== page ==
The crash marked another deadly day for the U.S. in Afghanistan, less than a week after six American service members were gunned down, apparently by two members of the Afghan security forces they were training to take over the fight against the insurgency as international combat troops prepare to exit the country by the end of 2014.
The spike in American deaths and attacks by Afghan allies have stirred fresh doubts about the prospects for the U.S. plan to leave a capable Afghan government in place when most troops depart after more than a decade of war.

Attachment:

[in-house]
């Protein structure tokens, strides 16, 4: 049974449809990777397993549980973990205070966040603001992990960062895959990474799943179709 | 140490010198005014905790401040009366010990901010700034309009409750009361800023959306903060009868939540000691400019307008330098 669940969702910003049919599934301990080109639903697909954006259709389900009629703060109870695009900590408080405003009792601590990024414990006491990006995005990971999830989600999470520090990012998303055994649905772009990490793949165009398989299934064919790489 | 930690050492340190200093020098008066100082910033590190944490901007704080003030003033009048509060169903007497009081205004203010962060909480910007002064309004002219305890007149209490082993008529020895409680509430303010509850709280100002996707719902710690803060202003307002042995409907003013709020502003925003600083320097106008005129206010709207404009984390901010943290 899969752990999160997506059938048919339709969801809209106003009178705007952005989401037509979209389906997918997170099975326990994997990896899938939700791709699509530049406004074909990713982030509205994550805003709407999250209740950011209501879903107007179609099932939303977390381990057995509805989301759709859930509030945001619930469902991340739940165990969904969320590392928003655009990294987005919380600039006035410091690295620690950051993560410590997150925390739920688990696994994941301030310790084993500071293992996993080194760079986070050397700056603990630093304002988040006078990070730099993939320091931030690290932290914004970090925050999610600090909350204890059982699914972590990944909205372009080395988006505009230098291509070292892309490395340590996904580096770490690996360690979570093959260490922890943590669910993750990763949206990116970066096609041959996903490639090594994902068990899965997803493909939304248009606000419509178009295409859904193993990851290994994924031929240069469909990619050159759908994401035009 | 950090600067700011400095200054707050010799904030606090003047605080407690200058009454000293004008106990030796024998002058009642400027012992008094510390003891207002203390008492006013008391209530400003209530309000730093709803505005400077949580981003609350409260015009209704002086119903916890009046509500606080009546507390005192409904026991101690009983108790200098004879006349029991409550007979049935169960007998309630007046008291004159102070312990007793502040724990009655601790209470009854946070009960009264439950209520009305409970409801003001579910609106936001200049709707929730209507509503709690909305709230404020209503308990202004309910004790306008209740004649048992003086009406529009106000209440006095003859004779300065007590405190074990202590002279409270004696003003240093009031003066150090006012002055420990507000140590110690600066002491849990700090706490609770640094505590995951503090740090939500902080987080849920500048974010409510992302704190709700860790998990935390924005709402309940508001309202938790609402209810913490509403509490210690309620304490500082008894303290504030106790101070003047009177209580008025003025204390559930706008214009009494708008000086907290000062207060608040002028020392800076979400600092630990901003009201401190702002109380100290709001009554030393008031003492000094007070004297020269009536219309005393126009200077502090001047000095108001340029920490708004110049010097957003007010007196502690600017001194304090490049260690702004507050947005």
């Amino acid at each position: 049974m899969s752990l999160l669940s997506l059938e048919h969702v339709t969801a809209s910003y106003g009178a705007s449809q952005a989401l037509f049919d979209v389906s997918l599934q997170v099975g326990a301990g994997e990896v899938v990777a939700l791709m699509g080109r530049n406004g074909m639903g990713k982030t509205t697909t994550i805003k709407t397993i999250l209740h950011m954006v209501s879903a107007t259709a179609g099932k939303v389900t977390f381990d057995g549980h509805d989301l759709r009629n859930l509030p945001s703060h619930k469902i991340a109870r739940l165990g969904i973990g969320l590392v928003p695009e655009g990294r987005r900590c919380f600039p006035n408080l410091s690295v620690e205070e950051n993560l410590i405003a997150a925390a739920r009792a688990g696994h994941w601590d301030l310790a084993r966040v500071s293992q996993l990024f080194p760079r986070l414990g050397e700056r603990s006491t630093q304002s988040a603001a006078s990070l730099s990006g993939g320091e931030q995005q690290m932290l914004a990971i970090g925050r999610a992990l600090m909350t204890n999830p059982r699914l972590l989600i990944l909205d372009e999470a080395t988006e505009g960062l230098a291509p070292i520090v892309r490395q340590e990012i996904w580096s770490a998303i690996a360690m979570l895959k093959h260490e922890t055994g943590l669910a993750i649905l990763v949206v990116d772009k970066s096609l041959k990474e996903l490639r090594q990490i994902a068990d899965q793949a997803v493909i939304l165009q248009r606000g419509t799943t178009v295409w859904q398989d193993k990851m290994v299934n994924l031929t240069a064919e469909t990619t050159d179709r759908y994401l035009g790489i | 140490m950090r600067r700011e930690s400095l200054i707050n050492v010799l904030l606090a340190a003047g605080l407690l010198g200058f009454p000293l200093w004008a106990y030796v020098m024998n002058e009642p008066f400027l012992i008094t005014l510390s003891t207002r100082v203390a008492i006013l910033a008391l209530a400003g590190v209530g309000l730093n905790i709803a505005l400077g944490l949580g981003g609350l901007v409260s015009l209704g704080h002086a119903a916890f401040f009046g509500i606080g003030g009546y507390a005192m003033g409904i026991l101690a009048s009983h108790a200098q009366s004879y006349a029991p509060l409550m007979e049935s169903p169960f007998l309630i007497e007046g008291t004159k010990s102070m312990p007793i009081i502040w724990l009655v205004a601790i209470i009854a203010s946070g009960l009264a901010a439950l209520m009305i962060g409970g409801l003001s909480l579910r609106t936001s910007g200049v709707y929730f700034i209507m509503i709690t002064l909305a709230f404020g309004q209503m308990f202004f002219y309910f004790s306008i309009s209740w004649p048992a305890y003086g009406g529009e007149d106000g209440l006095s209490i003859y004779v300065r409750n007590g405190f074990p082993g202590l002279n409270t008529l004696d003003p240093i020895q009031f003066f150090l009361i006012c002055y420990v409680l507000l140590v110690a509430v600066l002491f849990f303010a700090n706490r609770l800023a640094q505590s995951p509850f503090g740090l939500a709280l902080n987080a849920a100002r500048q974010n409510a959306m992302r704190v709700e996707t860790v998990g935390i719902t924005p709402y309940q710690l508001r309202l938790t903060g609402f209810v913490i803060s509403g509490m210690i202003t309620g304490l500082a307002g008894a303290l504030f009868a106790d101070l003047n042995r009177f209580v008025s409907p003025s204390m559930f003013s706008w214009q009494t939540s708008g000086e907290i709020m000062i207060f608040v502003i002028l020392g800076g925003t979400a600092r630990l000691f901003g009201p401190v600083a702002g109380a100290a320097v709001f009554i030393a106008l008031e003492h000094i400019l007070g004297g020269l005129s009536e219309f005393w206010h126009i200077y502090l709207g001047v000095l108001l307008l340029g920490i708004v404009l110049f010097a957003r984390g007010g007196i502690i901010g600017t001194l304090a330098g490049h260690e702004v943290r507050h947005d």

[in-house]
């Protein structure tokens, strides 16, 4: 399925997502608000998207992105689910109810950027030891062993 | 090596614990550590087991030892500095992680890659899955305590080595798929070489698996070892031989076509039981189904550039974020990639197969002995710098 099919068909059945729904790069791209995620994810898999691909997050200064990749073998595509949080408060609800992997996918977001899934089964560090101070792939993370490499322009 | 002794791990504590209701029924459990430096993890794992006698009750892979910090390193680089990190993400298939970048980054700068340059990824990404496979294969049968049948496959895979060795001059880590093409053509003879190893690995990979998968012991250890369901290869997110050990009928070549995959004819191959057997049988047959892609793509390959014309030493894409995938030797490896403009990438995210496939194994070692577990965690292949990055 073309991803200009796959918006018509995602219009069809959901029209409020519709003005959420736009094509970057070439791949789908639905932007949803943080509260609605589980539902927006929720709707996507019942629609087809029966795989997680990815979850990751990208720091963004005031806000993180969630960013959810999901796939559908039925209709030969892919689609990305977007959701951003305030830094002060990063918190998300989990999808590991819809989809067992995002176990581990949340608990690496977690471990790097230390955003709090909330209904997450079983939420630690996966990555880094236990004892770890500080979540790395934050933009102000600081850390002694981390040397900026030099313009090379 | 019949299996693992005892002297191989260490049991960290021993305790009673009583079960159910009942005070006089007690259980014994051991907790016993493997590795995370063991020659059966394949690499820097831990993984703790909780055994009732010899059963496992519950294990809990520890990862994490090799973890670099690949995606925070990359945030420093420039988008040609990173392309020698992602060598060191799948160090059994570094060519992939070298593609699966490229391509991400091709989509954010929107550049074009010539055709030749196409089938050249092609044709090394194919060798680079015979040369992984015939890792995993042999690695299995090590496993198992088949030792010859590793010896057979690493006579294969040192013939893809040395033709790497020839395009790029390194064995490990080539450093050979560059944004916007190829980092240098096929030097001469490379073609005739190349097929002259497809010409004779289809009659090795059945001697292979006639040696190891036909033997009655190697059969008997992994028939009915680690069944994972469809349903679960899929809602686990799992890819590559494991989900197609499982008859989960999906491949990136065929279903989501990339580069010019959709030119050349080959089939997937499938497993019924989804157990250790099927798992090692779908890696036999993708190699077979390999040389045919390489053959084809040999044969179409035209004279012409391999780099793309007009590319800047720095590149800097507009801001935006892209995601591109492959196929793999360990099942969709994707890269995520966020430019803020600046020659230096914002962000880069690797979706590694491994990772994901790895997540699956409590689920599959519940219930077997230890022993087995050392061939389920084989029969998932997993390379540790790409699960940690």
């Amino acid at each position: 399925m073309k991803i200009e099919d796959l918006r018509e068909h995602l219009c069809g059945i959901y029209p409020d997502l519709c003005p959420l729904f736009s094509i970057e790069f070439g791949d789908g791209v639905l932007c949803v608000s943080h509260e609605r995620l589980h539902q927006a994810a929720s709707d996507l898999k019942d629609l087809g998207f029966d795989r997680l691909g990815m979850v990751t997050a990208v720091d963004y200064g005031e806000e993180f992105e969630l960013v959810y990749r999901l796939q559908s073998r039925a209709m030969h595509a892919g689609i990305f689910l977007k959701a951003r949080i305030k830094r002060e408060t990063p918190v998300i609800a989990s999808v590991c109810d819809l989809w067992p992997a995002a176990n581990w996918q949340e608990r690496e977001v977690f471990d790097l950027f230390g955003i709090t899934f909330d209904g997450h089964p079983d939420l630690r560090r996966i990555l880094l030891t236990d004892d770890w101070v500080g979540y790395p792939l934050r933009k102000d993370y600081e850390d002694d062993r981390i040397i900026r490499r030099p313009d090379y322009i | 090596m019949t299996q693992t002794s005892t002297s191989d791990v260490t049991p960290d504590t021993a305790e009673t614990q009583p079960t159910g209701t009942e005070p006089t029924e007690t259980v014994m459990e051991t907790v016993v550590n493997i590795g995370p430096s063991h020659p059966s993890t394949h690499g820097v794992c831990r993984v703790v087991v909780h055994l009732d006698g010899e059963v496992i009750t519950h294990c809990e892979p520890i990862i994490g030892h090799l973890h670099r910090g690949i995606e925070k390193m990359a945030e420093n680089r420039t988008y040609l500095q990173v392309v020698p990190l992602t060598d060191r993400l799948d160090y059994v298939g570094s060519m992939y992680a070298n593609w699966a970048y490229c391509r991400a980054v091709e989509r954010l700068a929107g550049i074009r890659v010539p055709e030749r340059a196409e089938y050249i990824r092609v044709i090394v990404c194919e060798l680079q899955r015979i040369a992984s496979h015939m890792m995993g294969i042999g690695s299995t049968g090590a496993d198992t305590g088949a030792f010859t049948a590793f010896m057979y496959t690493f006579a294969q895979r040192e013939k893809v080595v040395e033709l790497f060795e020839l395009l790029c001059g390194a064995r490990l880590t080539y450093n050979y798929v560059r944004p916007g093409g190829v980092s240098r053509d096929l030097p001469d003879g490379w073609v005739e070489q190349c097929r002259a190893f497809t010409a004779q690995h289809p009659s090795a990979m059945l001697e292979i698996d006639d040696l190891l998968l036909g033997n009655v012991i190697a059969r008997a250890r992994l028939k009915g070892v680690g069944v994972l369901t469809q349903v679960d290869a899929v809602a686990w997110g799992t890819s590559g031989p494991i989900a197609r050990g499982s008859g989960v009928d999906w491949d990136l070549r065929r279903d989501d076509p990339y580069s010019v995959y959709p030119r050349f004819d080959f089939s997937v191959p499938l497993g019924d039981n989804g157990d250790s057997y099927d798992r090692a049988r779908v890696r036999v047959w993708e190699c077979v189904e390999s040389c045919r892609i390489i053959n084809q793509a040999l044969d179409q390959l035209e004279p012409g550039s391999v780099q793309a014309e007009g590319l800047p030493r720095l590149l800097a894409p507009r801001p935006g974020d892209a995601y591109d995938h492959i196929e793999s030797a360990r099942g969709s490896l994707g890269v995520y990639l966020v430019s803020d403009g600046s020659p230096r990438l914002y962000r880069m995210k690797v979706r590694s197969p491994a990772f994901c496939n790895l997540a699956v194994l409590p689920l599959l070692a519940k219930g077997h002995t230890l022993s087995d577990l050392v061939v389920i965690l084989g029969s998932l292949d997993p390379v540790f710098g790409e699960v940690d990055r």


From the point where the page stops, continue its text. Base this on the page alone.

Spokesman Brig. Gen Gunter Katz said the NATO coalition is investigating the cause of Thursday's crash in Kandahar province. The coalition had no immediate comment on the insurgents' claim that they shot down the helicopter.
Kandahar is a traditional Taliban stronghold and the spiritual birthplace of the hardline Islamist movement that ruled Afghanistan before being ousted in 2001 by the U.S.-led alliance for sheltering al-Qaida's terrorist leaders.
Among the dead were seven American service members, three members of Afghan security forces and one Afghan civilian interpreter, said Jamie Graybeal, a spokesman for the coalition. He said there were no survivors of the crash.
He declined to give any details on the mission of the helicopter, a UH-60 Black Hawk.
Taliban spokesman Qari Yousef Ahmadi said insurgent fighters shot down the helicopter in Kandahar province on Thursday morning.
“Nobody survived this,” Ahmadi told The Associated Press by phone.